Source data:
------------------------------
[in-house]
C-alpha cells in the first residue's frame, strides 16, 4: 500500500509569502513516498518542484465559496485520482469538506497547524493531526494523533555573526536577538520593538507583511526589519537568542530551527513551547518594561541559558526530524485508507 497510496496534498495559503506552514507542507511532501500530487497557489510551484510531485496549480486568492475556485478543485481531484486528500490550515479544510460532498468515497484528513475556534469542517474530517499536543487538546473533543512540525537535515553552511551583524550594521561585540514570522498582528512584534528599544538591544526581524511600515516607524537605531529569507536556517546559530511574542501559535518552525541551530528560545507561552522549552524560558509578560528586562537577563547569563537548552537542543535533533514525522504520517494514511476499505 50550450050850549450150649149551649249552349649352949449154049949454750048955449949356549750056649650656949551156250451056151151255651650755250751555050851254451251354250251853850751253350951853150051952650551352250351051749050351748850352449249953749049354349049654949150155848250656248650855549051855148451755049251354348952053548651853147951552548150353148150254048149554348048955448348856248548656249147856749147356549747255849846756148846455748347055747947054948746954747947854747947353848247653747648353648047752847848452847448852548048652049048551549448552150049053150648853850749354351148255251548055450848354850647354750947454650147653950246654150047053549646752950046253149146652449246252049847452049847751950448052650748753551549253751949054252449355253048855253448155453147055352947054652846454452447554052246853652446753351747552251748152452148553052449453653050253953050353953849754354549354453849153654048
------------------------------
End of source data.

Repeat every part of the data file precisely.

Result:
[in-house]
C-alpha cells in the first residue's frame, strides 16, 4: 500500500509569502513516498518542484465559496485520482469538506497547524493531526494523533555573526536577538520593538507583511526589519537568542530551527513551547518594561541559558526530524485508507 497510496496534498495559503506552514507542507511532501500530487497557489510551484510531485496549480486568492475556485478543485481531484486528500490550515479544510460532498468515497484528513475556534469542517474530517499536543487538546473533543512540525537535515553552511551583524550594521561585540514570522498582528512584534528599544538591544526581524511600515516607524537605531529569507536556517546559530511574542501559535518552525541551530528560545507561552522549552524560558509578560528586562537577563547569563537548552537542543535533533514525522504520517494514511476499505 50550450050850549450150649149551649249552349649352949449154049949454750048955449949356549750056649650656949551156250451056151151255651650755250751555050851254451251354250251853850751253350951853150051952650551352250351051749050351748850352449249953749049354349049654949150155848250656248650855549051855148451755049251354348952053548651853147951552548150353148150254048149554348048955448348856248548656249147856749147356549747255849846756148846455748347055747947054948746954747947854747947353848247653747648353648047752847848452847448852548048652049048551549448552150049053150648853850749354351148255251548055450848354850647354750947454650147653950246654150047053549646752950046253149146652449246252049847452049847751950448052650748753551549253751949054252449355253048855253448155453147055352947054652846454452447554052246853652446753351747552251748152452148553052449453653050253953050353953849754354549354453849153654048